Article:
Conversation Media Group, the
By Stella Ladi et al.
As governments around the world grapple with the public health and economic effects of the COVID-19 pandemic, there are striking similarities with the eurozone crisis that followed the 2008 financial crisis. Having researched this crisis, it is clear to us that there are some important lessons to apply to today’s recovery. The early signs indicate that the EU is responding much more effectively to this crisis than it did in 2008.
Many European governments are increasing their spending to compensate for the economic losses of lockdowns, as they initially did in the wake of the 2008 financial crisis. This is necessary when an economy contracts but relies on a rise in public debt – and the figures are much higher this time around. According to IMF forecasts, by the end of the year public debt will reach almost 100% of GDP in the eurozone on average. Italy, Greece, France, Spain and Portugal will exceed this.
We know from 2008 that a problem associated with rising debt is that investors can sell the bonds of a given country to buy those of a more credible country denominated in the same currency. Prolonged uncertainty over whether or not the European Central Bank would bail out struggling members (Greece, Ireland) led to the skyrocketing of borrowing costs in these member states and their rapid decline in others (Germany, France). This resulted in a liquidity crisis in the EU’s peripheral states. It wasn’t until the ECB president, Mario Draghi, made it clear in 2012 that the bank would do whatever it took to preserve the euro that crisis was averted.
This time round the European Central Bank has acted a lot more quickly, which has kept borrowing costs low for all eurozone countries. In March, the ECB created a Pandemic Emergency Purchase Programme, a temporary €750 billion scheme (£670 billion) involving both government and private debt. And another €750 billion fund has been proposed to bankroll recovery efforts going forward.
The big difference this time compared to 2008 is that the Franco-German engine of the EU has led calls for financial assistance. But there remain the “frugal four” (Austria, Denmark, the Netherlands and Sweden) that oppose the idea of transfers and prefer an emergency fund financed mainly by loans. A decision will be attempted at the upcoming EU summit on July 17-18.
One of the thorny issues, as with a decade ago, will be the conditions attached to EU support. The eurozone crisis was portrayed as a morality tale that pitted supposedly northern European values of hard work, prudent savings, moderate consumption and fiscal stability against perceived southern vices of low competitiveness, undeserved spending, inflated wages and profligacy. Financial support came with strict conditions, which took the form of austerity policies. This meant a reduction in public spending, wage cuts for government workers and tax rises.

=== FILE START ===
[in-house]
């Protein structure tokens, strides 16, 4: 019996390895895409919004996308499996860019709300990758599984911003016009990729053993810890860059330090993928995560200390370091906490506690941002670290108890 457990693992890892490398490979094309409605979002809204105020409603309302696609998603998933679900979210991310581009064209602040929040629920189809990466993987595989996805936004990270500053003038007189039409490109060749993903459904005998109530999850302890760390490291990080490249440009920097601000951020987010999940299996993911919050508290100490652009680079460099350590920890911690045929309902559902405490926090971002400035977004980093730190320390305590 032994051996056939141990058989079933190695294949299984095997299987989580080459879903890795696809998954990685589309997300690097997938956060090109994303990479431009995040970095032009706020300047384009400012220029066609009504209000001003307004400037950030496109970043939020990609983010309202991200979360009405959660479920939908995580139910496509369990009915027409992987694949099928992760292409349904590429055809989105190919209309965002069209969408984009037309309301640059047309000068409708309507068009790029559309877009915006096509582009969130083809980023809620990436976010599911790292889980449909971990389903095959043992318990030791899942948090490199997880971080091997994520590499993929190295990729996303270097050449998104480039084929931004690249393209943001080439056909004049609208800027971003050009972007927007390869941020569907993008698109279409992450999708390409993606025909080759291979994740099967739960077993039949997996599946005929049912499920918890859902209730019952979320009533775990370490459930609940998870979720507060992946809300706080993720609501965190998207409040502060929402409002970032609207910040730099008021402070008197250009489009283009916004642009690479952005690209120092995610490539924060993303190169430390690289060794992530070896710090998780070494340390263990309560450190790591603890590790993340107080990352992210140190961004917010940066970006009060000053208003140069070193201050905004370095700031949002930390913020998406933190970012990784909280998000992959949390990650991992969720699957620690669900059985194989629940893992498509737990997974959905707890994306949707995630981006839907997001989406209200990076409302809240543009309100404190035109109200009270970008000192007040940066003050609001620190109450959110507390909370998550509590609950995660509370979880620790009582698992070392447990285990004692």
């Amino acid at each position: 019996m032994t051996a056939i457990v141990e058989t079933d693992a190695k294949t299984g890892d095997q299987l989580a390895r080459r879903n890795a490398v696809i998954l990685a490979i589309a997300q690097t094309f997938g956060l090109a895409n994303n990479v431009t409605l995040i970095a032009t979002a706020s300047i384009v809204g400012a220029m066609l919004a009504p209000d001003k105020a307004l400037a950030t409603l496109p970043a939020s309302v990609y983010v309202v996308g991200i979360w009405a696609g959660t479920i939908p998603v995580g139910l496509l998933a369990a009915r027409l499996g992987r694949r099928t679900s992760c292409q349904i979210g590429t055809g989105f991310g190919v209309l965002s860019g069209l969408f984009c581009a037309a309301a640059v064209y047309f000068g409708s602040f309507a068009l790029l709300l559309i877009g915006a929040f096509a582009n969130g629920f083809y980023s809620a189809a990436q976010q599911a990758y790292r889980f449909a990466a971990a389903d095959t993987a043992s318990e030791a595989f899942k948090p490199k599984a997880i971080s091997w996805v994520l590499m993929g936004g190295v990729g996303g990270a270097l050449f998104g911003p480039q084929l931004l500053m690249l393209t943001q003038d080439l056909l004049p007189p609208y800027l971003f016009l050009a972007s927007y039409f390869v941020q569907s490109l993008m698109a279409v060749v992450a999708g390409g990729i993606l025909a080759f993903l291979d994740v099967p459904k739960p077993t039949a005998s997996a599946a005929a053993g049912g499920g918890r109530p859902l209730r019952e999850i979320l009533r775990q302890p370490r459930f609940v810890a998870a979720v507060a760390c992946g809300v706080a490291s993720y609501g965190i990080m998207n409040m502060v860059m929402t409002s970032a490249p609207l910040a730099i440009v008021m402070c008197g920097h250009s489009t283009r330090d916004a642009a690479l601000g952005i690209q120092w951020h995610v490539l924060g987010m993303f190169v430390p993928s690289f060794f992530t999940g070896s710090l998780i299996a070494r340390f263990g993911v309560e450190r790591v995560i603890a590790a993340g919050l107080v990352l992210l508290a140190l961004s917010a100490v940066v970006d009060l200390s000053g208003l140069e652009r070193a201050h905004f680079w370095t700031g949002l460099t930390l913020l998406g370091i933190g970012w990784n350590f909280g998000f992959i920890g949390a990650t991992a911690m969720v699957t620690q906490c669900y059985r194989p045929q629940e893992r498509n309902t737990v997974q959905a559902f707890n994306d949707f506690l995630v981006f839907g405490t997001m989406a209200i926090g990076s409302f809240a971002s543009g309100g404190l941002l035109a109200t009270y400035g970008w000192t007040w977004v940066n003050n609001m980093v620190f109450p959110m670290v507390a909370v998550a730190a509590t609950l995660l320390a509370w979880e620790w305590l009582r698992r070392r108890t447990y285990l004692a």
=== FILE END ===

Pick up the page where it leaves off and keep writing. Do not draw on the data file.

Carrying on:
Today this narrative has lost some of its strength. The north-south divide observed in 2009 is less clear since Germany seems to have changed camps. The last crisis also showed that austerity was not helpful in stopping the increase in public debt. GDP growth stalled and unemployment ballooned.
Above all, it is much harder (and obviously even more unfair) to blame individual countries for a pandemic. Although the crisis will be felt worse in the weakest countries that are still recovering from the previous crisis, the cause of coronavirus is the same for all member states.
Nonetheless, the details of how the EU’s recovery fund will be given to member states is up for debate. This includes whether or not the money will be given as loans or grants, what the terms of repayment will be and how it should be spent.
The new funds may not be enough to meet member state needs – and for governments to borrow extra it will be crucial to reassure investors that they will be reimbursed. Interest rates are still low, but – if investors panic or if the ECB cannot prevent this panic – then things could change. Then governments may be obliged to accept certain conditions, austerity for example, to remain credible in international markets.
But there is room for manoeuvre. In our forthcoming book we show that, when there was trust between the lenders and the bailed-out governments, conditions were not dictated. The EU and IMF lenders, collectively known as the troika, were open to solutions proposed by member states, as long as they reached certain objectives.
Thus, when for example, Portugal negotiated its bailout, it could insert specific policies or revisions and fought for others to be dropped. After the bailout negotiations, some governments such as Greece, Ireland and Cyprus successfully resisted the implementation of some policies they disliked; and lenders were sometimes willing to turn a blind eye and let this go unsanctioned.
So an important lesson for today is that conditions of lending will only be met if both sides agree to them. The preferences of different member states must also be taken into account.
Ultimately, the eurozone crisis showed that it was delayed collective action by the EU that empowered financial markets to exploit differences between the bond prices in different member states. The response to coronavirus so far suggests that the EU’s decision makers are aware of this. But the challenge for the 27-member bloc remains to act collectively, in agreement and for the good of all states.
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